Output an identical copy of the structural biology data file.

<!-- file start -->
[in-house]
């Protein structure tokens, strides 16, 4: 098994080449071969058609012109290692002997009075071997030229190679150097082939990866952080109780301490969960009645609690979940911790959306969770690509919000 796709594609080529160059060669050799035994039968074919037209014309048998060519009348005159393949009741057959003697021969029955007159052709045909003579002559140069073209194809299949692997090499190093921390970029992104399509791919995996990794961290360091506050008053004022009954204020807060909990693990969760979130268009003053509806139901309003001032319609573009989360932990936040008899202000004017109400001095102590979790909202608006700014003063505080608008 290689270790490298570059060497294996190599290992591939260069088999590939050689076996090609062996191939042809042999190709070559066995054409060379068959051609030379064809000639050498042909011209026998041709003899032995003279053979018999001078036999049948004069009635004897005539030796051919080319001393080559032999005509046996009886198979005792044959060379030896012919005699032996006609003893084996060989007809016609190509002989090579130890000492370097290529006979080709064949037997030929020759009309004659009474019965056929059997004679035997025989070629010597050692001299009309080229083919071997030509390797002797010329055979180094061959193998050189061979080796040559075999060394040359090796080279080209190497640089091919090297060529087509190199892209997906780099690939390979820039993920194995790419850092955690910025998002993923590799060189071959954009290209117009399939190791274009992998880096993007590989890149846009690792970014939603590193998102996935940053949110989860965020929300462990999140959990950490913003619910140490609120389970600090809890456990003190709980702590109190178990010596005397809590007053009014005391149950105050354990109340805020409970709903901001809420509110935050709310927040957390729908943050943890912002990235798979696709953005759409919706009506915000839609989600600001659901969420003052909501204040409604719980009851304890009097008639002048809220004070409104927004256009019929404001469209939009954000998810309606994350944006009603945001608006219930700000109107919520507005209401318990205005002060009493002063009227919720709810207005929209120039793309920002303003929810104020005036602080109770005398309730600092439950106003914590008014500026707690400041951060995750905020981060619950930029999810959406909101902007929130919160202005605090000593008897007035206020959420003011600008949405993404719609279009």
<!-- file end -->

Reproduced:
[in-house]
């Protein structure tokens, strides 16, 4: 098994080449071969058609012109290692002997009075071997030229190679150097082939990866952080109780301490969960009645609690979940911790959306969770690509919000 796709594609080529160059060669050799035994039968074919037209014309048998060519009348005159393949009741057959003697021969029955007159052709045909003579002559140069073209194809299949692997090499190093921390970029992104399509791919995996990794961290360091506050008053004022009954204020807060909990693990969760979130268009003053509806139901309003001032319609573009989360932990936040008899202000004017109400001095102590979790909202608006700014003063505080608008 290689270790490298570059060497294996190599290992591939260069088999590939050689076996090609062996191939042809042999190709070559066995054409060379068959051609030379064809000639050498042909011209026998041709003899032995003279053979018999001078036999049948004069009635004897005539030796051919080319001393080559032999005509046996009886198979005792044959060379030896012919005699032996006609003893084996060989007809016609190509002989090579130890000492370097290529006979080709064949037997030929020759009309004659009474019965056929059997004679035997025989070629010597050692001299009309080229083919071997030509390797002797010329055979180094061959193998050189061979080796040559075999060394040359090796080279080209190497640089091919090297060529087509190199892209997906780099690939390979820039993920194995790419850092955690910025998002993923590799060189071959954009290209117009399939190791274009992998880096993007590989890149846009690792970014939603590193998102996935940053949110989860965020929300462990999140959990950490913003619910140490609120389970600090809890456990003190709980702590109190178990010596005397809590007053009014005391149950105050354990109340805020409970709903901001809420509110935050709310927040957390729908943050943890912002990235798979696709953005759409919706009506915000839609989600600001659901969420003052909501204040409604719980009851304890009097008639002048809220004070409104927004256009019929404001469209939009954000998810309606994350944006009603945001608006219930700000109107919520507005209401318990205005002060009493002063009227919720709810207005929209120039793309920002303003929810104020005036602080109770005398309730600092439950106003914590008014500026707690400041951060995750905020981060619950930029999810959406909101902007929130919160202005605090000593008897007035206020959420003011600008949405993404719609279009």